Linux Quickstart

What you will learn:



You will need a Linux virtual machine (VM).



This tutorial was written for Rocky 8.6, but will work for most other distributions and versions of Linux.

How to Open the Terminal:

The Terminal is the app we use to interact with the computer using text commands.

  1. 1.Starting from your VM’s login screen, login by clicking the username and entering the password: 



  2. 2.Click on the “Activities” menu button on the top left, this will open a menu: 

  3. 3.Click the terminal icon, it looks like this:  
  4. 4.The terminal window will open: 




Run commands in the Terminal:

  1. 1.After clicking inside your terminal window, press the enter key. 

    Notice that you get new text on the left but nothing else happens. 

    This text on the left is called a “prompt”. 

    Example prompt:  
  2. 2.Now try typing some gibberish and press the enter key. 

    The terminal will saycommand not found”. 

  3. 3.Make sure there is nothing to the right of your prompt (you can press enter to get a new line) and type “ls”. 

    You should get a listing of files and folders. These are files and folders just like you could see in the graphical file manager. 

  4. 4.You can open the “Documents folder by running “cd Documents”: 


    Note that the prompt changed to show that you are now in the Documents folder. 

  5. 5.Run “ls”: 


    Note that there was no output because the Documents folder is empty. 


Open a manual page:

  1. 1.Run the command “man ls”. 


    This will open up the manual page for the “ls” command, it will show you a description of what the command does, how to use the command, and many other details.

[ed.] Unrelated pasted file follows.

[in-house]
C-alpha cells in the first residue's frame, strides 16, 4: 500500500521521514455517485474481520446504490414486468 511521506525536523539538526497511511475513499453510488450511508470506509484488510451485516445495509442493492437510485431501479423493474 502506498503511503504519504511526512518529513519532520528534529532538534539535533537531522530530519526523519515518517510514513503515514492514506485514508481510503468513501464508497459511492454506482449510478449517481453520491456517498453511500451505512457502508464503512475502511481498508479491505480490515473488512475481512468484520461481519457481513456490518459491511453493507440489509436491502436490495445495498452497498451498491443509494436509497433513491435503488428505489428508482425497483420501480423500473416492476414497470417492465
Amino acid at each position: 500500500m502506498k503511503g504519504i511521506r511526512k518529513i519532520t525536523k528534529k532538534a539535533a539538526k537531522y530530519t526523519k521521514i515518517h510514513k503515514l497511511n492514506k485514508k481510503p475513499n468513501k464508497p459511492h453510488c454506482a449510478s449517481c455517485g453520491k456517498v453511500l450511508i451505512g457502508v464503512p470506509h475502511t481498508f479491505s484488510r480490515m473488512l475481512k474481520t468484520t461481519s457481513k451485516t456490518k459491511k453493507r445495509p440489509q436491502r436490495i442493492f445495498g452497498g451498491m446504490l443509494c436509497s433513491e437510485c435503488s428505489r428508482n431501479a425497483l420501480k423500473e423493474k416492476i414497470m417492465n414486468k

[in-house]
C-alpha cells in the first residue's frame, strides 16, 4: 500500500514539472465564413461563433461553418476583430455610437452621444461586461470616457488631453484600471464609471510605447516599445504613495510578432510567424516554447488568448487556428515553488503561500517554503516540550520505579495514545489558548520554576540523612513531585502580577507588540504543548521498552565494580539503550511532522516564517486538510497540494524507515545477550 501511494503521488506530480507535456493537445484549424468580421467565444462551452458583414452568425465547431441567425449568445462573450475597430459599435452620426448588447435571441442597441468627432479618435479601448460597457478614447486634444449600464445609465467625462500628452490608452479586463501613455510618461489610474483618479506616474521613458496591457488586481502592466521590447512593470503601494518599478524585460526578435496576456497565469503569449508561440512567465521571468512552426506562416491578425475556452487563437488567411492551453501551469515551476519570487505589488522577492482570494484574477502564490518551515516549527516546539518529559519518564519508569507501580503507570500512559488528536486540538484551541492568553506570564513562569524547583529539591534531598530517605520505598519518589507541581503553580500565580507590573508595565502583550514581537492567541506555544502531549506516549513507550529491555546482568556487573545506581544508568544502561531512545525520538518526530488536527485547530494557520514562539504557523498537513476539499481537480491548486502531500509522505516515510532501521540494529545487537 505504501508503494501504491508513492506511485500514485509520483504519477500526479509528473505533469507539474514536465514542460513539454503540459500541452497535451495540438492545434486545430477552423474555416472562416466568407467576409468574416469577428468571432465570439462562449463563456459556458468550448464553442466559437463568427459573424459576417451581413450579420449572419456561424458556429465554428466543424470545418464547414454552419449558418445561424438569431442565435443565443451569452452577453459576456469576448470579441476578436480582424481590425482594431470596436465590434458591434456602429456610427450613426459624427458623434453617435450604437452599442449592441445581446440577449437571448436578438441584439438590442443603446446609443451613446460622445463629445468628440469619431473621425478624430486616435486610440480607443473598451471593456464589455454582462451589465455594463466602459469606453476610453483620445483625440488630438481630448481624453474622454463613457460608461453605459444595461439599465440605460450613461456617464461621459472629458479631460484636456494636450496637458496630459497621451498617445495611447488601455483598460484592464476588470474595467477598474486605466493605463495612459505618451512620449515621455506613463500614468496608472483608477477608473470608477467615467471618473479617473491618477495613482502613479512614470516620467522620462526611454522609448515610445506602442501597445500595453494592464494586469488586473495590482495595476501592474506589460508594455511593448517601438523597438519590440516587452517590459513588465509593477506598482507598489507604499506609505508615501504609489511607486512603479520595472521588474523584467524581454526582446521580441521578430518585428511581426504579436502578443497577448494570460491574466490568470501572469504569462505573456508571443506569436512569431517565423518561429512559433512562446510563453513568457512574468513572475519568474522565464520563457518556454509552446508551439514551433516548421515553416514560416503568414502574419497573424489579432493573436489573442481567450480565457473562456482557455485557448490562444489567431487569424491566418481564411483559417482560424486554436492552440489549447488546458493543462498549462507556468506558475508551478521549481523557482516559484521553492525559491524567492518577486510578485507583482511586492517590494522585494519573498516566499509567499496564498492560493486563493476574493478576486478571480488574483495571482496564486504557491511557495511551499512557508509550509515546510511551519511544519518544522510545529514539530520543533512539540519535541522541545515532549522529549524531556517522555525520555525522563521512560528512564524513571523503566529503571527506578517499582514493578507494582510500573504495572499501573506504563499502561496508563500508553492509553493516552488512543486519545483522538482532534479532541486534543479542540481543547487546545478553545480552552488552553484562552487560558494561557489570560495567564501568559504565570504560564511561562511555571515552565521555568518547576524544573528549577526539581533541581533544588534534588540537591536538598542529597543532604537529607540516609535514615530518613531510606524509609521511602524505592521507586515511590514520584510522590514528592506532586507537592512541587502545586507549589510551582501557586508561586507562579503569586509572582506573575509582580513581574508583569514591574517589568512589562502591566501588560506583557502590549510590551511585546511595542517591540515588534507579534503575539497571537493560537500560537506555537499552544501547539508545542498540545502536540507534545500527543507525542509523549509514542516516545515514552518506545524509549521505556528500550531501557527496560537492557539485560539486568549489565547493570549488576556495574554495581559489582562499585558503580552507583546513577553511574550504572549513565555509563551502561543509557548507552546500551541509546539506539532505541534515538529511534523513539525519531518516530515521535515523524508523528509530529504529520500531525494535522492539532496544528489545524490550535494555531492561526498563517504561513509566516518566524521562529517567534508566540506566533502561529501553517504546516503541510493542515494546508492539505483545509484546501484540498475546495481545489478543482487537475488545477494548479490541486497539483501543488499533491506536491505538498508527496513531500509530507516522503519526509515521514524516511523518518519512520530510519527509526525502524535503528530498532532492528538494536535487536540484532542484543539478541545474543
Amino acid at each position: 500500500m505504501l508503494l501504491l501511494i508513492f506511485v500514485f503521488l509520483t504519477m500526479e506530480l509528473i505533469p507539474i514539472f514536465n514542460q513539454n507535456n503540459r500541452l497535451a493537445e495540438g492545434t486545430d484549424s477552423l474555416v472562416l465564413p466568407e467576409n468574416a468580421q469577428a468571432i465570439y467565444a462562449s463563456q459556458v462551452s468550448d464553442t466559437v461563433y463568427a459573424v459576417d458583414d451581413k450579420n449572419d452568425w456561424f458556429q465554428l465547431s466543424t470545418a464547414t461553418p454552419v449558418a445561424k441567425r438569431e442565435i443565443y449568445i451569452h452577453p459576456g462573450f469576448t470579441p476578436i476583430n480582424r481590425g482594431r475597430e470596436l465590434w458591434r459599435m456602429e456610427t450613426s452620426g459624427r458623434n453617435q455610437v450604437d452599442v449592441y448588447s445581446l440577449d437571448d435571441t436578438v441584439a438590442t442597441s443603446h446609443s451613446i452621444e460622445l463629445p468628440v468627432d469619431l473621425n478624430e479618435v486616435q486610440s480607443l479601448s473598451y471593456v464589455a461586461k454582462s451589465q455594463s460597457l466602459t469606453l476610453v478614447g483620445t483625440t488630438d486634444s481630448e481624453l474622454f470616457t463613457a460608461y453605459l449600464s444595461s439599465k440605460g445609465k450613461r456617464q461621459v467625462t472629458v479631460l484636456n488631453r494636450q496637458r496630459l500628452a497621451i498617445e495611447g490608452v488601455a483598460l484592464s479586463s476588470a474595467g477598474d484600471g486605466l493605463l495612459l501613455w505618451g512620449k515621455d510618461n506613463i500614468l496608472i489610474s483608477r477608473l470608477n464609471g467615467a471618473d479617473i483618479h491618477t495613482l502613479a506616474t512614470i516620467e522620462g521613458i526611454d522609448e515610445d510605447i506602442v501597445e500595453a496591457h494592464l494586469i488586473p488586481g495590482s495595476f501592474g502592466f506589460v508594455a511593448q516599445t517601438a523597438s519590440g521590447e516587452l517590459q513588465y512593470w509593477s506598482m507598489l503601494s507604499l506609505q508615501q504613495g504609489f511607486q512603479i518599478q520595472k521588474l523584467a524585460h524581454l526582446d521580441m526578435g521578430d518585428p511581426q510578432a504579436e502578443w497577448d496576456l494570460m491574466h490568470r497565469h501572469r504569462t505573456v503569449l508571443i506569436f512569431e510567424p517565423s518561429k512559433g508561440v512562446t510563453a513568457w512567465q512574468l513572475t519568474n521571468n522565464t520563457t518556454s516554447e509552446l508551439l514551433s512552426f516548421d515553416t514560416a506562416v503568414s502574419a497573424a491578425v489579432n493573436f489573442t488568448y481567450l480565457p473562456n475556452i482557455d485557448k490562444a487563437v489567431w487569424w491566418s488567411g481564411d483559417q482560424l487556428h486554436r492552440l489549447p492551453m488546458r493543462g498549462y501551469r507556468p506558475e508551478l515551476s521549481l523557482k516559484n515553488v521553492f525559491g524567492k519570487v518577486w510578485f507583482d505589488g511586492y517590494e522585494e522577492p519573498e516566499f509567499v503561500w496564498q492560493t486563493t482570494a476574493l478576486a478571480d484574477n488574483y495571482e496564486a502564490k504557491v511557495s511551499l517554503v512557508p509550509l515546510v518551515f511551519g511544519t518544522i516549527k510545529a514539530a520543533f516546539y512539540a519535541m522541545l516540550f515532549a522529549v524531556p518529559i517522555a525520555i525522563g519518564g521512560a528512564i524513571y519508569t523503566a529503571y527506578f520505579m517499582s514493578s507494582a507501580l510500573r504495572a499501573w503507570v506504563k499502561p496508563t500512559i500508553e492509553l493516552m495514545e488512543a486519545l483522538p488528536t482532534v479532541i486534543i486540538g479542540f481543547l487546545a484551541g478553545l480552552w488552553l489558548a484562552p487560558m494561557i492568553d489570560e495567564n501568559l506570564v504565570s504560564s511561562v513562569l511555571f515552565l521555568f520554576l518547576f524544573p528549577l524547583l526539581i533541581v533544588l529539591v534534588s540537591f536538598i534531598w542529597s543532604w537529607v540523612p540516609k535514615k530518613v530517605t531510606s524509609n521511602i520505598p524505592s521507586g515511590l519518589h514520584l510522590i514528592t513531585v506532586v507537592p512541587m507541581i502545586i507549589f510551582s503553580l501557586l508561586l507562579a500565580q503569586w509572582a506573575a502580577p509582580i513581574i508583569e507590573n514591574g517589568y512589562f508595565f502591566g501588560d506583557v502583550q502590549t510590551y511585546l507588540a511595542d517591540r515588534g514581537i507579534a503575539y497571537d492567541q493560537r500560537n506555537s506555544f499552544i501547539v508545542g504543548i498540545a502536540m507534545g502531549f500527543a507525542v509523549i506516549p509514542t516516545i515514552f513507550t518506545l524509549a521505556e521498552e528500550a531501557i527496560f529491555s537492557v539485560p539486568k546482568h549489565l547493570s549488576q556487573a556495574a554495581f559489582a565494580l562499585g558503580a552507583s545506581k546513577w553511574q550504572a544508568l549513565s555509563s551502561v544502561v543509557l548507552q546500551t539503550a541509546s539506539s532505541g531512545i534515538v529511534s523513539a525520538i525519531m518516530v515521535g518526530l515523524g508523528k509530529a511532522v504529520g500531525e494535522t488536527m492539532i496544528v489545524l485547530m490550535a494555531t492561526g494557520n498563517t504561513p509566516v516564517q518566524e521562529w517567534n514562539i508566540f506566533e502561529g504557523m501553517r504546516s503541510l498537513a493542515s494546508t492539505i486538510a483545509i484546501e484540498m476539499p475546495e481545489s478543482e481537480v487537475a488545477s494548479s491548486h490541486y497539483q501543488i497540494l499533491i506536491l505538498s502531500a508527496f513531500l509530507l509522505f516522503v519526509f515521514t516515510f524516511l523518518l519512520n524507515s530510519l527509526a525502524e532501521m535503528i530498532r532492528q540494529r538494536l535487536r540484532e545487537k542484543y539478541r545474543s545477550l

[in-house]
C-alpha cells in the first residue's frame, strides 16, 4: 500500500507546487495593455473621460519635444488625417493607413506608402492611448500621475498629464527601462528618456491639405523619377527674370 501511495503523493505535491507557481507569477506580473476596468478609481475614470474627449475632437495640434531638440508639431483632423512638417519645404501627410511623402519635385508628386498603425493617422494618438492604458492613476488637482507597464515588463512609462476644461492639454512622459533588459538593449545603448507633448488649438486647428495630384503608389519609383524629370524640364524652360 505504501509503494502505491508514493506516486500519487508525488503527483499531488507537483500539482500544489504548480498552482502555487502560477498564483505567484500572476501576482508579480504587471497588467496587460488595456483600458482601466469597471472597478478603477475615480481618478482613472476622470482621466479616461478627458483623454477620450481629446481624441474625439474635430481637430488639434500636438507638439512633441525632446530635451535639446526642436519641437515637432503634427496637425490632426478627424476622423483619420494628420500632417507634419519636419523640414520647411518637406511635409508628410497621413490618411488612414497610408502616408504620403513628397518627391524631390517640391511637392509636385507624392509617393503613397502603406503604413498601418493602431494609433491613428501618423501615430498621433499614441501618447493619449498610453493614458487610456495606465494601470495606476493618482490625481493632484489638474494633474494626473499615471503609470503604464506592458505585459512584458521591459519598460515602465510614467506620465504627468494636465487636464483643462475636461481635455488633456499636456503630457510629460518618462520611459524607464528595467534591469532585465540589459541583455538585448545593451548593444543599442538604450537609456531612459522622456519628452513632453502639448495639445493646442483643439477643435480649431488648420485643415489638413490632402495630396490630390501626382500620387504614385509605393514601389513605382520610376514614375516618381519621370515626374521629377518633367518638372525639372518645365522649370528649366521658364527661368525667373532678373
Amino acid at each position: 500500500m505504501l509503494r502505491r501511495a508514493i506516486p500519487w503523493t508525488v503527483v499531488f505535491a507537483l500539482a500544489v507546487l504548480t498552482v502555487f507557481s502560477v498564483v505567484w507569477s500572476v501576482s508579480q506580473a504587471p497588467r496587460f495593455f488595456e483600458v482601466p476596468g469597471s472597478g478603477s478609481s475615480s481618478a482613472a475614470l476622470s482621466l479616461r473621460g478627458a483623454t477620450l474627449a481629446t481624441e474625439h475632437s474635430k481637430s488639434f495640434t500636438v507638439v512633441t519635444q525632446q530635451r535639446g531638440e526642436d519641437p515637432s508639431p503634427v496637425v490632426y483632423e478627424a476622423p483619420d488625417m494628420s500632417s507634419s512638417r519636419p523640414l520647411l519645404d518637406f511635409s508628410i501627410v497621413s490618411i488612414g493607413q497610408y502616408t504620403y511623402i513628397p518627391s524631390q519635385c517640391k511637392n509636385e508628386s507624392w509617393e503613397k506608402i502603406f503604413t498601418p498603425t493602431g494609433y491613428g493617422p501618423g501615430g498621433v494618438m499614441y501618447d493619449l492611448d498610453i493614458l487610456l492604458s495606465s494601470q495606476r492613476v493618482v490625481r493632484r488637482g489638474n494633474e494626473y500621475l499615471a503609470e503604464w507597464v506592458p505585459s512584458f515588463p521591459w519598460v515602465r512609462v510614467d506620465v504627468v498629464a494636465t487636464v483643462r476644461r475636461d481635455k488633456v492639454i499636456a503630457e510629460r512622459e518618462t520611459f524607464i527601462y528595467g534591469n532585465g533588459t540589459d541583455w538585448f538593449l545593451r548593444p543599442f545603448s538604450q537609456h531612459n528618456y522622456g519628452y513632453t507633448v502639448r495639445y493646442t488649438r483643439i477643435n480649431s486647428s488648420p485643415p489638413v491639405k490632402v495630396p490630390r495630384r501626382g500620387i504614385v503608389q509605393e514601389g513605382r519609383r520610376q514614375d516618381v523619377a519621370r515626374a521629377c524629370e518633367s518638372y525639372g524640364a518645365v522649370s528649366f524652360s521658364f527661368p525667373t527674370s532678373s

2. 2.Try navigating the page by using the arrow keys to go up and down. Use the “q” key to exit. 


  1. 3.If we don’t know what command to use, for this we can search the manual pages. Run the command “man -k file”. This will search the manual page descriptions for “file”. 


    You should get a lot of output here, these are all manual pages that you could read. Note that they all have the word “file” in the description. (You may have to press “q” to exit this view.) 


                      If you get “nothing appropriate”, when running “man -k file”, run “sudo mandb” to update the manual page database. Enter the password and press enter when prompted, note that it will not show the password on the screen as you type.



    Most of the time, if we don’t know how to do something in Linux, we search Google for a tutorial. The reason we use the included manual pages is to make sure we have the correct information for our version of Linux. When a tutorial doesn’t work like we expect it to, we can check the manual pages to make sure we are using the command in the correct way for our version. 




You now know the basics of using the Linux command line!